JA Konrath

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Look at all those self-published guys with double-digit sales. That's what author-promotion without publisher-promotion gets.

No, that's what lousy distribution and no pre-orders gets you. Many books with major publishers die on the shevles, even with promotion. Self-published books never even get on the shelves.

Getting more interviews and getting invited to speak at more places don't strike me as major inducements. I did a four-state seven-city tour once. Never again. I'll schedule elective oral surgery instead.

I'm sorry you had a negative experience, Jim.

I just got back from 8 days in Italy, with my family. My publisher brought us there, and they paid for everything. I wouldn't have an Italian publisher if it wasn't for meeting them while touring the US.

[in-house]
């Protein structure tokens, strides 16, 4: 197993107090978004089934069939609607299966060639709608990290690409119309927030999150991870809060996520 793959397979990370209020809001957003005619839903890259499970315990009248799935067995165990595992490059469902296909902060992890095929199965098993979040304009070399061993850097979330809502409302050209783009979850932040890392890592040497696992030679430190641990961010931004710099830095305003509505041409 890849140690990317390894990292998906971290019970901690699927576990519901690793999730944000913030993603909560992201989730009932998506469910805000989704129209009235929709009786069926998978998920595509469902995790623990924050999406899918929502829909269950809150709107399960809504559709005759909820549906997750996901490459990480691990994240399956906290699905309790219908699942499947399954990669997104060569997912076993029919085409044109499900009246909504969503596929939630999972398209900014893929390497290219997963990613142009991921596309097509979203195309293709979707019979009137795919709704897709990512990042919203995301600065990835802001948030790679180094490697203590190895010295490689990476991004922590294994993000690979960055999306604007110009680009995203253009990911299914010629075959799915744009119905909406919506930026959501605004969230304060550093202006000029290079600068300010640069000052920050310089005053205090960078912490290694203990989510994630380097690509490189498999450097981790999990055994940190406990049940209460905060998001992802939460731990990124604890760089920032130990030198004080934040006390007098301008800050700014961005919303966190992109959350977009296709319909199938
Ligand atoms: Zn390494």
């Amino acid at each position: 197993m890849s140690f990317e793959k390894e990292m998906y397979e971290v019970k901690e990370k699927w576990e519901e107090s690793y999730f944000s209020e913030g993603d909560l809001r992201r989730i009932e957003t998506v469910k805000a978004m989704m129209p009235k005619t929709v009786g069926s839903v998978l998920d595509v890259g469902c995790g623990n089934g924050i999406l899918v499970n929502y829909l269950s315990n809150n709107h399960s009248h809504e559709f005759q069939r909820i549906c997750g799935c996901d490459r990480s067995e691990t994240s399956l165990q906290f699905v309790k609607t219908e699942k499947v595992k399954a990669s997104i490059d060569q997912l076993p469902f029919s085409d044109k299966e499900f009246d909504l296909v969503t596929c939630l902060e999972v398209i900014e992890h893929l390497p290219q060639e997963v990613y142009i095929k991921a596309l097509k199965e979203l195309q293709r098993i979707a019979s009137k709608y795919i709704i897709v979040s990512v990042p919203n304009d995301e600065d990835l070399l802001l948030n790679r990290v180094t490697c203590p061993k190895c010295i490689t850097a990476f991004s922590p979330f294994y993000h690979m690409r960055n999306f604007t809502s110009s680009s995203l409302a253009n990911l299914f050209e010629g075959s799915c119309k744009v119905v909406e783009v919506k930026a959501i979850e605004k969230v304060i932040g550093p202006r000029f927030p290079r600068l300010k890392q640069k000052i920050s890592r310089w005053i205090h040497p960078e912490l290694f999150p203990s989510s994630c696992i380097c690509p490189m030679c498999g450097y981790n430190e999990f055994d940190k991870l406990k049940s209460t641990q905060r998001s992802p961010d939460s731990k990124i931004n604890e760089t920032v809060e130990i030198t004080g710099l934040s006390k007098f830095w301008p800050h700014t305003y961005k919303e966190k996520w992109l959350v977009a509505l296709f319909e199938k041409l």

I've been invited to speak in New York by Google, I've been featured in Forbes, and I've gotten free rides to over a dozen conferences, book festivals, and conventions. Not because my publisher set these things up. But because these people contacted me, having heard about my promo efforts or having met me on the road.

I was recently invited to a major chain store regional meeting. I was the sole author there, and I spoke for forty minutes to a group of 250 bookstore general managers, along with some higher ups including the vice president of the company. How much is that worth?

I've had well over a hundred interviews, newspaper, radio, web--again, my efforts, not my publicist's efforts.